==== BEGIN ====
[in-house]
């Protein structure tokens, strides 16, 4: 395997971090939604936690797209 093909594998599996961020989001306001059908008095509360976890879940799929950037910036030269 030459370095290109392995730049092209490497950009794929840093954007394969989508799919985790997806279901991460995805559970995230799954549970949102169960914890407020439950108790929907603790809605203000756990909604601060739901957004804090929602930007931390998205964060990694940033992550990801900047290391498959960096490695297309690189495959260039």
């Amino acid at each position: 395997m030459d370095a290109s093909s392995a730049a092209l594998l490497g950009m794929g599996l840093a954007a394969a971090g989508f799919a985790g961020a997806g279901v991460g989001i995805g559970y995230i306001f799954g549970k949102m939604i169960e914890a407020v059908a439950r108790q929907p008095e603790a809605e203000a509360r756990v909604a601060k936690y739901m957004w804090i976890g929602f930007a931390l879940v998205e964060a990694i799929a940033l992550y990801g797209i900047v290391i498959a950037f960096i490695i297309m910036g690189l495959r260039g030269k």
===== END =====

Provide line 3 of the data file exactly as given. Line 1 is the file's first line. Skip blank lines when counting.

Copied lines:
């Amino acid at each position: 395997m030459d370095a290109s093909s392995a730049a092209l594998l490497g950009m794929g599996l840093a954007a394969a971090g989508f799919a985790g961020a997806g279901v991460g989001i995805g559970y995230i306001f799954g549970k949102m939604i169960e914890a407020v059908a439950r108790q929907p008095e603790a809605e203000a509360r756990v909604a601060k936690y739901m957004w804090i976890g929602f930007a931390l879940v998205e964060a990694i799929a940033l992550y990801g797209i900047v290391i498959a950037f960096i490695i297309m910036g690189l495959r260039g030269k």